Comfort Beside You

Artist:Earl MacPherson
Medium:Pastel on Illustration Board
Dimensions:Sight Size 12" x 16" Framed 16" x 20"
Original Use:WWII "Blackout" Patriotic Pamphlet
Price: S O L D
Above: Full view
Above: Framed behind glass in handsome art deco aesthetic wide profile frame
Above: Image as it appeared in "Incendiary Bombs" WWII Blackout Brochure

An electric in composition rare surviving original pastel on illustration board by Earl MacPherson created in the 1940s for a patriotic pin up brochure with text on how to survive an enemy military air raid and subsequent blackout. We will be selling all of the pastels from this important commissioned homeland wartime "Blackout Brochure." This was a cheeky, lighthearted morale boosting effort making great use of double entendre and the talents of MacPherson to fight fear during World War II.

This well realized light and shadow early example by this gifted and prolific artist really captures the brazenly erotic side of pin-up art. The patriotic WWII usage makes this a major offering. This image specifically on the brochure offered practical advice for pets with text that read:
"Your Pet should be upon a leash
if blackouts come your way.
Just comfort it beside you
so it's not inclined to stray"

Included below are other printed examples from this multi-paneled fold-out World War Two blackout brochure for which this pastel was commissioned.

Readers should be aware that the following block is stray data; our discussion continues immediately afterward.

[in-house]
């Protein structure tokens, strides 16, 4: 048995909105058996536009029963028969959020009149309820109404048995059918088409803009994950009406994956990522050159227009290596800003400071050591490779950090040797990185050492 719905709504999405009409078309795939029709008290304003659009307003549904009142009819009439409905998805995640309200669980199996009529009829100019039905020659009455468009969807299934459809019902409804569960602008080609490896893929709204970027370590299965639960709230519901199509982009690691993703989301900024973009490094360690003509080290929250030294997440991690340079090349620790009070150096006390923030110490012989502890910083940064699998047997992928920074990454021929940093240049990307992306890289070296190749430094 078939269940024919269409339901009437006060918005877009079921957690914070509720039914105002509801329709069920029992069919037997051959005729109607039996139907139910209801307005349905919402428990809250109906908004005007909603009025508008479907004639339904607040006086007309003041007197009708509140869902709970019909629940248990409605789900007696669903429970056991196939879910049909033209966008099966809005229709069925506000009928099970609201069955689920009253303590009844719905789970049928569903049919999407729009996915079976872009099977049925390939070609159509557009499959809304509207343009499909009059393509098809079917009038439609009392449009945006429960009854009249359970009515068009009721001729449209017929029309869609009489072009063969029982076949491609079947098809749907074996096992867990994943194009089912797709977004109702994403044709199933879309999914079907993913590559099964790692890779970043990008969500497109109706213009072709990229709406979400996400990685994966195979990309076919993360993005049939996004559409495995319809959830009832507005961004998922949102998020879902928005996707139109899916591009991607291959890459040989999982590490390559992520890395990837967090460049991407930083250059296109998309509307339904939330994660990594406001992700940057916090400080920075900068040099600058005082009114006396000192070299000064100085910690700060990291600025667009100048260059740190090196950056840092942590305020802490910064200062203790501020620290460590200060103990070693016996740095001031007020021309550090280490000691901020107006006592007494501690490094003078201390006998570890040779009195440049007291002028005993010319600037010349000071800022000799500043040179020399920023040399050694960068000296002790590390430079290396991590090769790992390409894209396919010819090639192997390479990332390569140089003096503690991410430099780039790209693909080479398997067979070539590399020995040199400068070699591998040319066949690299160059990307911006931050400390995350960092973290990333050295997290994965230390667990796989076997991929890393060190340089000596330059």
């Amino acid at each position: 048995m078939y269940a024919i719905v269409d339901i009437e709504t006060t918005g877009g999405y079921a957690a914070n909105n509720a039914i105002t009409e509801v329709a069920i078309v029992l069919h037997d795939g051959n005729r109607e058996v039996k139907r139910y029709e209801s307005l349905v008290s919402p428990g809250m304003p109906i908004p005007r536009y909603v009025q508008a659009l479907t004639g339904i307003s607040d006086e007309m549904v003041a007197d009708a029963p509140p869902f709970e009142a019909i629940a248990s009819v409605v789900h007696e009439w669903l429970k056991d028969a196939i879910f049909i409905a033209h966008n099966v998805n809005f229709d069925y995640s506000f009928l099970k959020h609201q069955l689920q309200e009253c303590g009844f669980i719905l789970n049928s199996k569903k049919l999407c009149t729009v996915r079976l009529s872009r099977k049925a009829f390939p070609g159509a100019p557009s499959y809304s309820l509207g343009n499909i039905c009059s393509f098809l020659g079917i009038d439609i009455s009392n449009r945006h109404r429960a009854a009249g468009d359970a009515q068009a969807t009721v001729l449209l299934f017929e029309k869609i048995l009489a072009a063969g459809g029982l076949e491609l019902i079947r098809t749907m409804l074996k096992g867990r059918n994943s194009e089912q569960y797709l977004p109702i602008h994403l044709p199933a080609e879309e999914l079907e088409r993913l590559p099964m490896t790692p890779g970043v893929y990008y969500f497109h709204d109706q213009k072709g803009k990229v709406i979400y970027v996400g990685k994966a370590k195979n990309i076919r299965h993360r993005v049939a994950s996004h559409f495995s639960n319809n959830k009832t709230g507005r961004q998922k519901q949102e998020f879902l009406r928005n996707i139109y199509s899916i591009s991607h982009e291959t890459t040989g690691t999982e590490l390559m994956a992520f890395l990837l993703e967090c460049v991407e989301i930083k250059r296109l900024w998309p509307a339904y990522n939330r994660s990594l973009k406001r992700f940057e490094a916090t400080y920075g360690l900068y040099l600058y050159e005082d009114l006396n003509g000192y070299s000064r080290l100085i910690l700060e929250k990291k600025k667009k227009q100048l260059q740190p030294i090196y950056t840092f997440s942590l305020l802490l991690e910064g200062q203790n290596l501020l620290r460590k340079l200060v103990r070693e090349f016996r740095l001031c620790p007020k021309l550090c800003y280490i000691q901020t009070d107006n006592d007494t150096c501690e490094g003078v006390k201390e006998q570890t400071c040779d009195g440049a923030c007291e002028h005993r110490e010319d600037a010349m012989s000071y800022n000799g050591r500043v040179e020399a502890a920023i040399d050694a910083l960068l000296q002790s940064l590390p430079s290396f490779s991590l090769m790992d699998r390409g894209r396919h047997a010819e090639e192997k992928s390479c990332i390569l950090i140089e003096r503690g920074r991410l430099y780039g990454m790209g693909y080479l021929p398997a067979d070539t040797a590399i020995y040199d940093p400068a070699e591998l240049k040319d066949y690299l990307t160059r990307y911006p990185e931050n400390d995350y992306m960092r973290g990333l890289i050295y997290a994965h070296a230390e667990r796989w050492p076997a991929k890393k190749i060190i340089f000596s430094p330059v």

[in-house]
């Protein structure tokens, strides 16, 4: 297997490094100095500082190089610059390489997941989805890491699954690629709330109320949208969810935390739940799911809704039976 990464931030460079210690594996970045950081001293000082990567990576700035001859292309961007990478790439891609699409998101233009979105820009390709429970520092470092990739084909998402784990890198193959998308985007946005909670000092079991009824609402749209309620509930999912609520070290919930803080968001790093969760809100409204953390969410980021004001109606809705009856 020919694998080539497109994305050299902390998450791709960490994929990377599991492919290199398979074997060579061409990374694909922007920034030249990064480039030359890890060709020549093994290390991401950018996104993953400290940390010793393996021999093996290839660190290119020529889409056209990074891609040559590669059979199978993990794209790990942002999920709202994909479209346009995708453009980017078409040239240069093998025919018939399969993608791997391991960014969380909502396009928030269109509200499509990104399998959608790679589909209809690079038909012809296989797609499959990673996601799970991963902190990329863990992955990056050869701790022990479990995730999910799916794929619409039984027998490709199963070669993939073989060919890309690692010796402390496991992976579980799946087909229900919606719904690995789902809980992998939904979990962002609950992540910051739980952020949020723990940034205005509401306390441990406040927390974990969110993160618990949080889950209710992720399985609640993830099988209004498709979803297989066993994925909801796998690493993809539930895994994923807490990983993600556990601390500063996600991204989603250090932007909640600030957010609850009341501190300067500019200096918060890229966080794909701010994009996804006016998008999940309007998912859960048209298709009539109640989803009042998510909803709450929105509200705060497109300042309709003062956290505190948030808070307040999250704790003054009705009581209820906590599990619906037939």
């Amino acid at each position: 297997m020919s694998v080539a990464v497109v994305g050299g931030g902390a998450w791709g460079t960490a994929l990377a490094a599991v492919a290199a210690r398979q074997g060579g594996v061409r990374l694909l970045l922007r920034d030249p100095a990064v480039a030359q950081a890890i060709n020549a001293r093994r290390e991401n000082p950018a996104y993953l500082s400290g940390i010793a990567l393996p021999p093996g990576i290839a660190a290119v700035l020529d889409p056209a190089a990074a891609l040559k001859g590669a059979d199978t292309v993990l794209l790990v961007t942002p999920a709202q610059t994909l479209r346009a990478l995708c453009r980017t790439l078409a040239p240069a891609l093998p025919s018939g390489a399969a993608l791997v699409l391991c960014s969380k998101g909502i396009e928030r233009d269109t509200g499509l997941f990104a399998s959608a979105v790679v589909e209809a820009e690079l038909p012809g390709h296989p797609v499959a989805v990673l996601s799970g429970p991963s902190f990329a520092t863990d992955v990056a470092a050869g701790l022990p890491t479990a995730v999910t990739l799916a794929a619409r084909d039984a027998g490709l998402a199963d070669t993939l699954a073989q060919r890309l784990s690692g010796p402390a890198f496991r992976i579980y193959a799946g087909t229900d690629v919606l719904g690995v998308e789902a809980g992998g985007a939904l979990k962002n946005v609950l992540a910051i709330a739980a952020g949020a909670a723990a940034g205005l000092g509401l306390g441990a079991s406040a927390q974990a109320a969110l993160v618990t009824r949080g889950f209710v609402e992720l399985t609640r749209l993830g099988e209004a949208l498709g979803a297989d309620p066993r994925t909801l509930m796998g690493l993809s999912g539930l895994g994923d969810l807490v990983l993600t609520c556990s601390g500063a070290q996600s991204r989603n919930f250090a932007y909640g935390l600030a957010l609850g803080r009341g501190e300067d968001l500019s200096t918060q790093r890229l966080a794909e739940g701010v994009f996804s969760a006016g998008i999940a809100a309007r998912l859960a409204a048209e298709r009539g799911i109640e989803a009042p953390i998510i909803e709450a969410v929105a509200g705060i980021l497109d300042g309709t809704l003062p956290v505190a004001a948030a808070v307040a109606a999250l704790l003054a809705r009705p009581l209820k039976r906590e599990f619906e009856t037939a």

Above: View of Blackout Brochure (companion pastel now available at Grapefruit Moon Gallery)
Above: Fold out view of brochure (this pastel to be offered soon at grapefruit Moon Gallery)
Above: Cover of Blackout Brochure

Upon graduation of high school in Oklahoma, Macpherson went to Los Angeles and studied at the Chouinard School of Art. In 1929 he began to work at the Royal Hawaiian Hotel in Honolulu painting portraits for rich guests. By 1939 he opened his own studio in Hollywood and started to paint pin-up girl portraits of Earl Carroll Vanities Show Girls.

Above: Another view

In 1941 he painted a pin-up illustration for the Shaw-Barton Calendar Company and it would become so successful that Lucky Strike cigarettes wanted to reproduce it for its 1942 calendar. Brown & Bigelow was interested on his work and in 1942 the company hired MacPherson who became very famous thanks to his "Artist's Sketch Pad" in which he painted a central pin-up figure surrounded by some pencil delineations that showed the same girl in different poses.


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